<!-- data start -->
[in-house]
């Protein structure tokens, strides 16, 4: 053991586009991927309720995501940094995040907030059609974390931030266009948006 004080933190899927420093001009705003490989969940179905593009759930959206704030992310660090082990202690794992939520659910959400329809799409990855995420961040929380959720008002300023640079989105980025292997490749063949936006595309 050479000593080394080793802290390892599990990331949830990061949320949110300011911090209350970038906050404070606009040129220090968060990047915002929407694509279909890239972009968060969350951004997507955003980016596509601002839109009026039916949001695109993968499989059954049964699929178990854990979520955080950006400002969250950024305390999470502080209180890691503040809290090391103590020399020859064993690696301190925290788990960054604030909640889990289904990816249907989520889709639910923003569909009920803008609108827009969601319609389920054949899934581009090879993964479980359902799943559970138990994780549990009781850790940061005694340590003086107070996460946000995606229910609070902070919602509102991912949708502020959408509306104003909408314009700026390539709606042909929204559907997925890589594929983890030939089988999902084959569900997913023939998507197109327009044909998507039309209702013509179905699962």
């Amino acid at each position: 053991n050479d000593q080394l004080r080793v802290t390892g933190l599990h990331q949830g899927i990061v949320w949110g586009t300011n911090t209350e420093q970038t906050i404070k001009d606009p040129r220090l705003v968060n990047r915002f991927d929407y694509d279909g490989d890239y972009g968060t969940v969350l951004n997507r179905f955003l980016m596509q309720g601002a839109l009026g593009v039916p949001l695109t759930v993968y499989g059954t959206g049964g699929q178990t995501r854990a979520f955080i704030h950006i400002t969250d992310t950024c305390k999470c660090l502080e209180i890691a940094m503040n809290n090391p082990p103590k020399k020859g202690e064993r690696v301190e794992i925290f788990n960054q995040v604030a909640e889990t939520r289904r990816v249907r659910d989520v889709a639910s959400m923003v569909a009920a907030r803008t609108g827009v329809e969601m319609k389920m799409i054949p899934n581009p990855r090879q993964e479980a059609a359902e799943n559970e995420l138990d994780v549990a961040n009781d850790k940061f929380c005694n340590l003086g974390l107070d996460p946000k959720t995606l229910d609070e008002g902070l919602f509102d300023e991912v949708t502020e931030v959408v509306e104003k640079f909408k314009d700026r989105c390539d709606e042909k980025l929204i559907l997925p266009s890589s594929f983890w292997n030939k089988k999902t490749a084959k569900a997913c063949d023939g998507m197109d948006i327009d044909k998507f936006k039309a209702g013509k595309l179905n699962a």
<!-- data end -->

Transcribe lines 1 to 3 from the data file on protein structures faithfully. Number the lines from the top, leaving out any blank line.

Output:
[in-house]
């Protein structure tokens, strides 16, 4: 053991586009991927309720995501940094995040907030059609974390931030266009948006 004080933190899927420093001009705003490989969940179905593009759930959206704030992310660090082990202690794992939520659910959400329809799409990855995420961040929380959720008002300023640079989105980025292997490749063949936006595309 050479000593080394080793802290390892599990990331949830990061949320949110300011911090209350970038906050404070606009040129220090968060990047915002929407694509279909890239972009968060969350951004997507955003980016596509601002839109009026039916949001695109993968499989059954049964699929178990854990979520955080950006400002969250950024305390999470502080209180890691503040809290090391103590020399020859064993690696301190925290788990960054604030909640889990289904990816249907989520889709639910923003569909009920803008609108827009969601319609389920054949899934581009090879993964479980359902799943559970138990994780549990009781850790940061005694340590003086107070996460946000995606229910609070902070919602509102991912949708502020959408509306104003909408314009700026390539709606042909929204559907997925890589594929983890030939089988999902084959569900997913023939998507197109327009044909998507039309209702013509179905699962």
């Amino acid at each position: 053991n050479d000593q080394l004080r080793v802290t390892g933190l599990h990331q949830g899927i990061v949320w949110g586009t300011n911090t209350e420093q970038t906050i404070k001009d606009p040129r220090l705003v968060n990047r915002f991927d929407y694509d279909g490989d890239y972009g968060t969940v969350l951004n997507r179905f955003l980016m596509q309720g601002a839109l009026g593009v039916p949001l695109t759930v993968y499989g059954t959206g049964g699929q178990t995501r854990a979520f955080i704030h950006i400002t969250d992310t950024c305390k999470c660090l502080e209180i890691a940094m503040n809290n090391p082990p103590k020399k020859g202690e064993r690696v301190e794992i925290f788990n960054q995040v604030a909640e889990t939520r289904r990816v249907r659910d989520v889709a639910s959400m923003v569909a009920a907030r803008t609108g827009v329809e969601m319609k389920m799409i054949p899934n581009p990855r090879q993964e479980a059609a359902e799943n559970e995420l138990d994780v549990a961040n009781d850790k940061f929380c005694n340590l003086g974390l107070d996460p946000k959720t995606l229910d609070e008002g902070l919602f509102d300023e991912v949708t502020e931030v959408v509306e104003k640079f909408k314009d700026r989105c390539d709606e042909k980025l929204i559907l997925p266009s890589s594929f983890w292997n030939k089988k999902t490749a084959k569900a997913c063949d023939g998507m197109d948006i327009d044909k998507f936006k039309a209702g013509k595309l179905n699962a």